List of papers
1. The impossibility of reliably determining the authenticity of desires: implications for informed consent
Open this publication in new window or tab >>The impossibility of reliably determining the authenticity of desires: implications for informed consent
2017 (English)In: Medicine, Health care and Philosophy, ISSN 1386-7423, E-ISSN 1572-8633Article in journal (Refereed) Published
Abstract [en]

It is sometimes argued that autonomous decision-making requires that the decision-maker’s desires are authentic, i.e., “genuine,” “truly her own,” “not out of character,” or similar. In this article, it is argued that a method to reliably determine the authenticity (or inauthenticity) of a desire cannot be developed. A taxonomy of characteristics displayed by different theories of authenticity is introduced and applied to evaluate such theories categorically, in contrast to the prior approach of treating them individually. The conclusion is drawn that, in practice, the authenticity of desires cannot be reliably determined. It is suggested that authenticity should therefore not be employed in informed consent practices in healthcare.

Place, publisher, year, edition, pages
Springer, 2017
Keywords
Authenticity, Autonomy, Informed consent, Decision-making, Healthcare
National Category
Ethics
Research subject
Philosophy
Identifiers
urn:nbn:se:kth:diva-208635 (URN)10.1007/s11019-017-9783-0 (DOI)000425299900006 ()2-s2.0-85020429439 (Scopus ID)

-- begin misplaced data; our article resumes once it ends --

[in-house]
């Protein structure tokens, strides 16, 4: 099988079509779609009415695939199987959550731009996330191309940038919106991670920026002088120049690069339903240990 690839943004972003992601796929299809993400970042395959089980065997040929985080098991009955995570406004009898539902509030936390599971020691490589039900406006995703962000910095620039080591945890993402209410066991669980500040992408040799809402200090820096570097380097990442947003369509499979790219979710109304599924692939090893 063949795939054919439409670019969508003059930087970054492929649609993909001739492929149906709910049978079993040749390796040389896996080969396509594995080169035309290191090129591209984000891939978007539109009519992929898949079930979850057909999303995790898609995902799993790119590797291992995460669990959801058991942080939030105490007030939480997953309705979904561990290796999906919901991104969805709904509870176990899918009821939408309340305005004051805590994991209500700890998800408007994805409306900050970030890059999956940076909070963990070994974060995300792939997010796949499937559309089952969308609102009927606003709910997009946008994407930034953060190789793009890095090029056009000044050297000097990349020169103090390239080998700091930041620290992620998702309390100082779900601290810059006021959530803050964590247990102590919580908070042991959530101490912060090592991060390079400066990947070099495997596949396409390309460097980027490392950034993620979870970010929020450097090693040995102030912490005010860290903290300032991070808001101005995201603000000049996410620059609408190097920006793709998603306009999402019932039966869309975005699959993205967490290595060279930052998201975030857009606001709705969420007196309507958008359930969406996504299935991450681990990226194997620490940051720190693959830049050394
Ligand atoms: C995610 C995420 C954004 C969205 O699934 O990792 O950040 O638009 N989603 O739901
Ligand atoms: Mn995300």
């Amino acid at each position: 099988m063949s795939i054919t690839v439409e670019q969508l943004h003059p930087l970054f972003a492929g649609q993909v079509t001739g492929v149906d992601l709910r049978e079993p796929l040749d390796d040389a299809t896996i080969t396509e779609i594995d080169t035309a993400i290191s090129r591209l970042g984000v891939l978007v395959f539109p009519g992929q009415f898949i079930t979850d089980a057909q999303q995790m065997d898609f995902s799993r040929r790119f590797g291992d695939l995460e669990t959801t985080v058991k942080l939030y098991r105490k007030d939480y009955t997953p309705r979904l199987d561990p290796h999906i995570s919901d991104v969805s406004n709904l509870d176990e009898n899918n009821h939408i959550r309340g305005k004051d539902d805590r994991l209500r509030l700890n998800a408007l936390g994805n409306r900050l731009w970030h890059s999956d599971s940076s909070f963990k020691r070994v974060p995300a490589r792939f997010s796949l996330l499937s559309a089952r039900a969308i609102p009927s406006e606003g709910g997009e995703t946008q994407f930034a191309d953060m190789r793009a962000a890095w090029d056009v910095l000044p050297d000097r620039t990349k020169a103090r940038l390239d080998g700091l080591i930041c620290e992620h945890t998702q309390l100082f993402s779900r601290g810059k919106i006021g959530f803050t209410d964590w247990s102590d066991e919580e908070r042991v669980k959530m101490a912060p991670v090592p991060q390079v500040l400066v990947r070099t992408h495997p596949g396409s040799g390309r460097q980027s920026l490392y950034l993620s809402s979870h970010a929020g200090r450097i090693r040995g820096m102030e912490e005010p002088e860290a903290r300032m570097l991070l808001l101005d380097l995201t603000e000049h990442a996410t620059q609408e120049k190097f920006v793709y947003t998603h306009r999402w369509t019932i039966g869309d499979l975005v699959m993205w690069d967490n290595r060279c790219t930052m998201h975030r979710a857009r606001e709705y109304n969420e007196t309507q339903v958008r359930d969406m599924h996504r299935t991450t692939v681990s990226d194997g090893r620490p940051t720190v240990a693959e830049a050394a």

Funder
Swedish Research Council, 2014–4024
Note

QC 20170612

Available from: 2017-06-09 Created: 2017-06-09 Last updated: 2018-03-14Bibliographically approved
2. Toward an Agent-Centered Theory of Voluntariness
Open this publication in new window or tab >>Toward an Agent-Centered Theory of Voluntariness
(English)Manuscript (preprint) (Other academic)
Abstract [en]

The concept of voluntariness is central to informed consent and personal autonomy, yet it has been underexplored by bioethicists. There are various theories intended to explain voluntary choice and action. None is fully agent-centered, in the sense that the conceptualization of voluntariness takes into account the agent’s views of her decisions and actions. An agent-centered theory of voluntariness would promote analytical precision, and foster autonomy in healthcare and research practices. According to the most influential bioethical theory of voluntariness, here called the Voluntariness as Control theory, an action is non-voluntary if the agent is controlled by external influences. The theory is critically discussed from an agent-centered perspective, and a new conceptualization of voluntariness is proposed.

Keywords
voluntariness, autonomy, informed consent, agent-centered, bioethics
National Category
Ethics
Research subject
Philosophy
Identifiers
urn:nbn:se:kth:diva-212299 (URN)
Funder
Swedish Research Council, 2014-4024Forte, Swedish Research Council for Health, Working Life and Welfare, 2014-4024
Note

QC 20170821

Available from: 2017-08-17 Created: 2017-08-17 Last updated: 2017-08-21Bibliographically approved